Cross Stitch“I had both hands beneath its jaw now. The fingers of one hand were actually in its mouth. I could feel a crushing sting across my gloved knuckles, but ignored it as I forced the hairy head back, and back again, using the angle of the wall as a fulcrum for the lever of the beast’s body. I thought my arms would break, but this was the only chance.

There was no audible noise, but I felt the reverberation through the whole body as the neck snapped. The straining limbs – and the bladder – at once relaxed. The intolerable strain on my arms released, I dropped, as limp as the dying wolf. I could feel the beast’s heart, the only part still capable of a death struggle, fibrillating beneath my cheek. The stringy fur stank of ammonia and soggy hair. I wanted to move away, but could not.”

The premise of this book is that the heroine, Claire Randall, is a woman who, after serving as a nurse during the second world war and then going for a second honeymoon with the husband from whom she has long been separated, is catapulted through time by the ancient magic of standing stones in the Scottish highlands. She ends up in the middle of the eighteenth century, caught up in skirmishes between the Scottish clansmen and the English redcoats in the time shortly before the Battle of Culloden.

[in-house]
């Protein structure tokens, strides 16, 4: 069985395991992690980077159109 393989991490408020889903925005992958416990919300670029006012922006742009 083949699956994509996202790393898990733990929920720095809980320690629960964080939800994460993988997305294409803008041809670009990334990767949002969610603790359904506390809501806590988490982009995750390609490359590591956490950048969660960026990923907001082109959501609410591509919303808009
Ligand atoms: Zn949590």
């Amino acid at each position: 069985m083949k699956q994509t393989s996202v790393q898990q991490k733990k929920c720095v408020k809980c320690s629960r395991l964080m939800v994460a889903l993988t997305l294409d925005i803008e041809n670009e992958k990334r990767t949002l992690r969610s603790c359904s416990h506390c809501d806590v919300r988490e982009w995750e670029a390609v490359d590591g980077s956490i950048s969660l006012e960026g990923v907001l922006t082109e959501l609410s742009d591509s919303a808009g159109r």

Unfortunately, the author cannot help but include a good deal of romantic interest, portraying Claire as torn between her love for her 1940s husband Frank and her passion for the dashing young Highlander Jamie Fraser who she meets in the 1740s. Nor can she help including a good deal of Claire being rescued from her assorted misadventures by Jamie and by other men. There is also an episode in which Claire is beaten – I think they call it “lawful chastisement” – the outcome of which is that Claire, eventually, accepts the justice of her punishment: I think it is fair to say that I have pretty mixed feelings about this.

However, all that said, Claire is pretty feisty herself. She stands up to Jamie and to the other clansmen with amazing ferocity and fury. She often keeps up with them despite physical disadvantages, by sheer guts and bloodymindedness. She swears like a trooper. She kills a man who is trying to rape her (she suffers numerous attempted rapes), and two other men who threaten her and Jamie’s escape from a barbaric English prison. Putting her nursing skills to good use, she heals and mends battle wounds that would drive most of us to faint. At one point she is on the brink of being drowned in a witch trial and is rescued both by Jamie but also by the heroism of her fellow accused, the murderous Geillie Duncan. She kills a wolf with her bare hands. And, ultimately, it is Claire who rescues Jamie from the brink, and saves both his body and his soul.

On the whole, an entertaining romp, in which good more or less triumphs over evil, with the help of, among other things, some cows, and a fair bit of opium.

Here’s an Amazon link.
My copy came from the library.

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